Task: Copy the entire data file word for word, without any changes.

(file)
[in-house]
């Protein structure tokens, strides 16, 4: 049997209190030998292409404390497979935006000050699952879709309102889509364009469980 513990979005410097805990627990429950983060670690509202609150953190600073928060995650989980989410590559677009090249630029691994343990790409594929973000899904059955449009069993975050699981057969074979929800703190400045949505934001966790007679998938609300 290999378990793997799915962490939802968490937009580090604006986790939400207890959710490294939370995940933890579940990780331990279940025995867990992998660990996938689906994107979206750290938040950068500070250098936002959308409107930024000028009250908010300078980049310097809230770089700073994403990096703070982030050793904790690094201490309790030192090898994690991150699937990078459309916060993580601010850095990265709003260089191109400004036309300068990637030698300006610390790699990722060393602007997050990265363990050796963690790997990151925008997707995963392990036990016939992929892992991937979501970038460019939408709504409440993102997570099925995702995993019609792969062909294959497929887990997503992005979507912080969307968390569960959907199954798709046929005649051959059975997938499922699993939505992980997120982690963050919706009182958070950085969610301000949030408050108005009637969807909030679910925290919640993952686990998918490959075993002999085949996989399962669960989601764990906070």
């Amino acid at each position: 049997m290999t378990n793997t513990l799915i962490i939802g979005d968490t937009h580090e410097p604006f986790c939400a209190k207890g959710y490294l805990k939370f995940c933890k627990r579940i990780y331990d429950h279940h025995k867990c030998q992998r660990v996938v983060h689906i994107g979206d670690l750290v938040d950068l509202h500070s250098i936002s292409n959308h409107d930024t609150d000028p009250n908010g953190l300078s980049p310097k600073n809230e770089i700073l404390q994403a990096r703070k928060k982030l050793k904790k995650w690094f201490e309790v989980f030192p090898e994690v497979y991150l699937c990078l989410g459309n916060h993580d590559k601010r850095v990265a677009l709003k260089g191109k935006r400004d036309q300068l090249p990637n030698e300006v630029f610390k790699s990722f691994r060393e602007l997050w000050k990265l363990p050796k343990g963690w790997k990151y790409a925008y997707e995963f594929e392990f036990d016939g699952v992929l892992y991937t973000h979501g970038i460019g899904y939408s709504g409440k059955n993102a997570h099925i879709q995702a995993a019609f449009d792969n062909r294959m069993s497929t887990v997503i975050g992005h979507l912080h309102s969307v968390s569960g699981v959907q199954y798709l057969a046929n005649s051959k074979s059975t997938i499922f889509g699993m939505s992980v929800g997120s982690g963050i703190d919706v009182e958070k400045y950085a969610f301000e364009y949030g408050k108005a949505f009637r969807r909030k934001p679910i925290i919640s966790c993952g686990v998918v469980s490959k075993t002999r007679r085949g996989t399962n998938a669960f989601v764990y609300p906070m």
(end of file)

[in-house]
């Protein structure tokens, strides 16, 4: 049997209190030998292409404390497979935006000050699952879709309102889509364009469980 513990979005410097805990627990429950983060670690509202609150953190600073928060995650989980989410590559677009090249630029691994343990790409594929973000899904059955449009069993975050699981057969074979929800703190400045949505934001966790007679998938609300 290999378990793997799915962490939802968490937009580090604006986790939400207890959710490294939370995940933890579940990780331990279940025995867990992998660990996938689906994107979206750290938040950068500070250098936002959308409107930024000028009250908010300078980049310097809230770089700073994403990096703070982030050793904790690094201490309790030192090898994690991150699937990078459309916060993580601010850095990265709003260089191109400004036309300068990637030698300006610390790699990722060393602007997050990265363990050796963690790997990151925008997707995963392990036990016939992929892992991937979501970038460019939408709504409440993102997570099925995702995993019609792969062909294959497929887990997503992005979507912080969307968390569960959907199954798709046929005649051959059975997938499922699993939505992980997120982690963050919706009182958070950085969610301000949030408050108005009637969807909030679910925290919640993952686990998918490959075993002999085949996989399962669960989601764990906070």
């Amino acid at each position: 049997m290999t378990n793997t513990l799915i962490i939802g979005d968490t937009h580090e410097p604006f986790c939400a209190k207890g959710y490294l805990k939370f995940c933890k627990r579940i990780y331990d429950h279940h025995k867990c030998q992998r660990v996938v983060h689906i994107g979206d670690l750290v938040d950068l509202h500070s250098i936002s292409n959308h409107d930024t609150d000028p009250n908010g953190l300078s980049p310097k600073n809230e770089i700073l404390q994403a990096r703070k928060k982030l050793k904790k995650w690094f201490e309790v989980f030192p090898e994690v497979y991150l699937c990078l989410g459309n916060h993580d590559k601010r850095v990265a677009l709003k260089g191109k935006r400004d036309q300068l090249p990637n030698e300006v630029f610390k790699s990722f691994r060393e602007l997050w000050k990265l363990p050796k343990g963690w790997k990151y790409a925008y997707e995963f594929e392990f036990d016939g699952v992929l892992y991937t973000h979501g970038i460019g899904y939408s709504g409440k059955n993102a997570h099925i879709q995702a995993a019609f449009d792969n062909r294959m069993s497929t887990v997503i975050g992005h979507l912080h309102s969307v968390s569960g699981v959907q199954y798709l057969a046929n005649s051959k074979s059975t997938i499922f889509g699993m939505s992980v929800g997120s982690g963050i703190d919706v009182e958070k400045y950085a969610f301000e364009y949030g408050k108005a949505f009637r969807r909030k934001p679910i925290i919640s966790c993952g686990v998918v469980s490959k075993t002999r007679r085949g996989t399962n998938a669960f989601v764990y609300p906070m």